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7 hours ago, Prophet Zacharia said:

Isn’t tax free earning good for anyone?

I looked into consultation with the work plan account manager, but their fees are  set as a percentage of my 401 k plan’s net worth. Hundreds of dollars. I’ll be better served asking the CPA who does my tax prep. 

Hundreds is better than the thousands that some financial planners want!  Yeah, it seems to me that Roth would be good for everyone if the earnings are never taxed, but yeah, a lot better for young people.

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1 hour ago, Philander Seabury said:

Hundreds is better than the thousands that some financial planners want!  Yeah, it seems to me that Roth would be good for everyone if the earnings are never taxed, but yeah, a lot better for young people.

Especially if you won't leave the funds in the account long term, a Roth might not be a good idea for someone in a high tax bracket that expects to be in a lower bracket in the future.  Also, the imputed  income from a conversion could kick someone into a higher income level that might disqualify them for an ACA subsidy (although for 2 years, the subsidy isn't an "all or nothing" determination as it usually is due to Covid relief regulations) or result in Medicare surcharges .  But the tax free earnings part is always good.

https://thefinancebuff.com/stay-under-obamacare-premium-subsidy-cliff.html

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7 minutes ago, Kirby said:

Especially if you won't leave the funds in the account long term, a Roth might not be a good idea for someone in a high tax bracket that expects to be in a lower bracket in the future.  Also, the imputed  income from a conversion could kick someone into a higher income level that might disqualify them for an ACA subsidy (although for 2 years, the subsidy isn't an "all or nothing" determination as it usually is due to Covid relief regulations) or result in Medicare surcharges .  But the tax free earnings part is always good.

https://thefinancebuff.com/stay-under-obamacare-premium-subsidy-cliff.html

I obviously don't have a financial mind because all this stuff makes my head hurt!

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On 10/14/2021 at 1:53 PM, Prophet Zacharia said:

 

And I’ll reiterate, I’m only talking about after-tax contributions in the 401(k). Pre-tax wouldn’t move.
 

And that is the key. While I haven't researched this in a while, may want to doublecheck the two key points.

1) After-tax is After-tax...but it doesn't stop there. For accounting purposes, $X amount remains $X amount and in a 401k, withdrawals simply reduces it until $X amount is depleted. Excess beyond that (earnings - capital gains, dividends) is taxed, just like pre-tax contributions and it's earnings. On a Roth, those earnings are also tax exempt when withdrawn. That is the difference.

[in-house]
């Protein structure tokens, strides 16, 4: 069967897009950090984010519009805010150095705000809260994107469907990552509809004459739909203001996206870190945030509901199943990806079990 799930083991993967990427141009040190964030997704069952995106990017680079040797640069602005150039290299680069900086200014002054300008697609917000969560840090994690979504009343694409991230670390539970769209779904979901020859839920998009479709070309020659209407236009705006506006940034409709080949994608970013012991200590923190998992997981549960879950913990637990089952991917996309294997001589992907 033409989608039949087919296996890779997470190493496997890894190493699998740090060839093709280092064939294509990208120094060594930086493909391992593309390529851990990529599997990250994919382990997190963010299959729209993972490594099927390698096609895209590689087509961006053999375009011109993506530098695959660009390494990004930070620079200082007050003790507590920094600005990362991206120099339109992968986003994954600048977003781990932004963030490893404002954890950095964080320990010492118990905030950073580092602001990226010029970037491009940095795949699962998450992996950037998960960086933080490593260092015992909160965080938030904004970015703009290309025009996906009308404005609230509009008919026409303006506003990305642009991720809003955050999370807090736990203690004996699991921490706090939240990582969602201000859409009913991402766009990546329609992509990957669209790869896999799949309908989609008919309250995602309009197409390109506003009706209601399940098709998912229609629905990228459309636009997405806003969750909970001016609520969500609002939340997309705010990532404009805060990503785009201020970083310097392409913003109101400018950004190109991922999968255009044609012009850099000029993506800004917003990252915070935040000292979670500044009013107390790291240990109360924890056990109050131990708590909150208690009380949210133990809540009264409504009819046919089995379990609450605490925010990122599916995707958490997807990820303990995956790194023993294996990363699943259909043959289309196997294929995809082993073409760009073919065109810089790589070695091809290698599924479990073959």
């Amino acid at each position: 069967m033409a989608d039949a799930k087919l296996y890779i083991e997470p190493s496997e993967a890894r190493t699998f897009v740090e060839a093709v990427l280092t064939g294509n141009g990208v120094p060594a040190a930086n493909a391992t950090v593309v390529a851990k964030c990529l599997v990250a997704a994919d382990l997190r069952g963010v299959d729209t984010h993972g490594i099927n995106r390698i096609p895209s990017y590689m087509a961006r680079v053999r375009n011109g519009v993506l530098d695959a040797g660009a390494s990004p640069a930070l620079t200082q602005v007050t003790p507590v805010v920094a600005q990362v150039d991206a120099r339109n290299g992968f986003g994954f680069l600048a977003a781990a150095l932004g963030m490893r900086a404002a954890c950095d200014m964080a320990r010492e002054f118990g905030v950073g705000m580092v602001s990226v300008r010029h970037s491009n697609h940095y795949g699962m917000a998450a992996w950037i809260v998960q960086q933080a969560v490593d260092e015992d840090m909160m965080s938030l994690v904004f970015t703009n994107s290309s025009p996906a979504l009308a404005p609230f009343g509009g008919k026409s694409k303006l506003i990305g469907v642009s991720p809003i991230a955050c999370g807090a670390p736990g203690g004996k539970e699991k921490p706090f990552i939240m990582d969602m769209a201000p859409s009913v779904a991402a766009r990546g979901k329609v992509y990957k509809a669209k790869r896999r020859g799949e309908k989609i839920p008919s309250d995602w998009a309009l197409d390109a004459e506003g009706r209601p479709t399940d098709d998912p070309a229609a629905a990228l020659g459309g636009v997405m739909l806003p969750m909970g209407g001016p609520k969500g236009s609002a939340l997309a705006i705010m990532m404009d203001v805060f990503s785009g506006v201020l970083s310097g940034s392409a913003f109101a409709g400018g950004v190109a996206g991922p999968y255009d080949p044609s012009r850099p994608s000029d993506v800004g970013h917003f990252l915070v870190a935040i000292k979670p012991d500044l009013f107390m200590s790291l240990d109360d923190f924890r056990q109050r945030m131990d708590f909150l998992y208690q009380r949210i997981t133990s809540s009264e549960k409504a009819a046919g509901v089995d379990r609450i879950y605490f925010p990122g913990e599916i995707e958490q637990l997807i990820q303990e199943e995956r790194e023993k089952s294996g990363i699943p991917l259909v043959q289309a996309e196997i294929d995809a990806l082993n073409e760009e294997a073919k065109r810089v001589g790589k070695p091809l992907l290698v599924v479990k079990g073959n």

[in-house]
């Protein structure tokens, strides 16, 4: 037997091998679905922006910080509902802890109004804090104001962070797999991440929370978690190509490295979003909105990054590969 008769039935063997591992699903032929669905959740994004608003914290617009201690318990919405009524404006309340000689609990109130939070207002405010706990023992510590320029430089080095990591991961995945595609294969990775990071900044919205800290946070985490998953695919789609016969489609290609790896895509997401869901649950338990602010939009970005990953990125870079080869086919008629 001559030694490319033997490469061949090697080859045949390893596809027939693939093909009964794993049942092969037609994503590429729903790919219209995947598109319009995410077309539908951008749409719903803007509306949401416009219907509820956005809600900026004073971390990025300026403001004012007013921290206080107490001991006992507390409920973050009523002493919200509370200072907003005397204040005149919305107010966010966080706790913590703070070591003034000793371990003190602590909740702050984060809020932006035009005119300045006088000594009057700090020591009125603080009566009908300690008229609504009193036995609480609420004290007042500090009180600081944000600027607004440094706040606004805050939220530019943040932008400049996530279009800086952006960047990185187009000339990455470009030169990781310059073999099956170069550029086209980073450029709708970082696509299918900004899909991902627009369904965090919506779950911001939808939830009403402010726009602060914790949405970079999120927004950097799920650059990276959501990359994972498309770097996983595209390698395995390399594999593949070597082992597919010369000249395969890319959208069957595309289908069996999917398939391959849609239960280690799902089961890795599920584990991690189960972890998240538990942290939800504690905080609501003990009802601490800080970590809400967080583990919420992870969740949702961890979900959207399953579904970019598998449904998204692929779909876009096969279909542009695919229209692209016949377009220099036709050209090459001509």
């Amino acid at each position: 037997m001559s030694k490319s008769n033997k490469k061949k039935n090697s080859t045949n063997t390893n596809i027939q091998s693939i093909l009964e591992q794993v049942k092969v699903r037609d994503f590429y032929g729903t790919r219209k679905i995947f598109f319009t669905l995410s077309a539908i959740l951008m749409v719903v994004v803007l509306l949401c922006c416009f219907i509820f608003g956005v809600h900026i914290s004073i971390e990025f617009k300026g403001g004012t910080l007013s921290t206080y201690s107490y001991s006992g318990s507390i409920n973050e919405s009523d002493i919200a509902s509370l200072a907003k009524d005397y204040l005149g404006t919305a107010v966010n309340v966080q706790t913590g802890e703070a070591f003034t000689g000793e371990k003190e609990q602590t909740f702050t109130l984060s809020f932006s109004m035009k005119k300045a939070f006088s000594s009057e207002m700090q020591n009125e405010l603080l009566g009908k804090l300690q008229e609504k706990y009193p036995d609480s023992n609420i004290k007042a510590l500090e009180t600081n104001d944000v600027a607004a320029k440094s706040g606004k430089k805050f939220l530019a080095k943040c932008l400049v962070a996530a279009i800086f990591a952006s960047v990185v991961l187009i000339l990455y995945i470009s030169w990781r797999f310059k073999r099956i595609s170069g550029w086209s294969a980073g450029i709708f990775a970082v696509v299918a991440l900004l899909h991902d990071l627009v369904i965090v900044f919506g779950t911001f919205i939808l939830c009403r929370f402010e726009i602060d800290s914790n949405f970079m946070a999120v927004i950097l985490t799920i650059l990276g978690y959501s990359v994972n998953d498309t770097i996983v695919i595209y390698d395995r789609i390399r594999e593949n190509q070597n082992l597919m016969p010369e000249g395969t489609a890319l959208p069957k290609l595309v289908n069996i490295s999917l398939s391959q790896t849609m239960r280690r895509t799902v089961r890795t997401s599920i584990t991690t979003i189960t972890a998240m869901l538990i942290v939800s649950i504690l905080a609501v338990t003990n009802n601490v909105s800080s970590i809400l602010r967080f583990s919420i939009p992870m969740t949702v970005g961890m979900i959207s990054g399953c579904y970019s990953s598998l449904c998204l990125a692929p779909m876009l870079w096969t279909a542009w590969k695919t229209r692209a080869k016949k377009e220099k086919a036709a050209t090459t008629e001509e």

2) A Roth, if it doesn't already exist, has a 5 year requirement on tax free withdrawals with tax (and possible penalty) prior to that. HOWEVER, all after-tax contributions can be withdrawn anytime in that 5 year period without tax/penalty as it is the excess beyond (subsequent earnings) that has the initial 5 year restriction. That is a one time 5 year restriction based on when the account was opened...not a running 5 year with each contribution. That is why if an existing Roth has been open 5 yeas there is no restriction.

3) Delay beyond Dec 31, 2021 may not be to your benefit as there is movement in Congress to change the law to "close loopholes the affluent were using to avoid taxes."  Two specific targets are the 401k/IRS rollover conversions since they typically involve huge lump sums, and eliminate ability to contribute to a Roth above a certain income level (As I recall, was somewhere around $220,000 married...but don't quote me). Not law yet and don't know where stands legislatively...or simply "talking points/ideas" trying to gain traction.

EDIT: Don't overlook pre-tax contribution withdrawn/deposits as contribution to Roth. If you have a low tax year (first bracket or even excess below standard deduction, it may be better to pay the taxes, if any, and deposit in Roth as contribution (assuming you don't otherwise need it.) An IRA has a RMD (Required Minimum Distribution) beginning at 72, where a Roth does not. While you assume you will be in a lower tax bracket after 72, you may not me and may not be able to control it. An example that happened to my mom. A stock holding she had was taken over by another company. Had the takeover been in shares of the new company, would be no problem as cost basis remains same for new shares (adjusted by quantity). However, this was a cash buyout - lump sum immediately taxable, pushing into a higher bracket...and still need to do the RMD!

Speaking of RMD, while generally discussed in terms of IRA's it is also required for SEP, 401k, 403b, profit sharing and other defined contribution programs. A Roth does not have an RMD (no government tax benefit so no laws requiring it) with only the required distribution at death to the beneficiaries - but that is a whole different subject.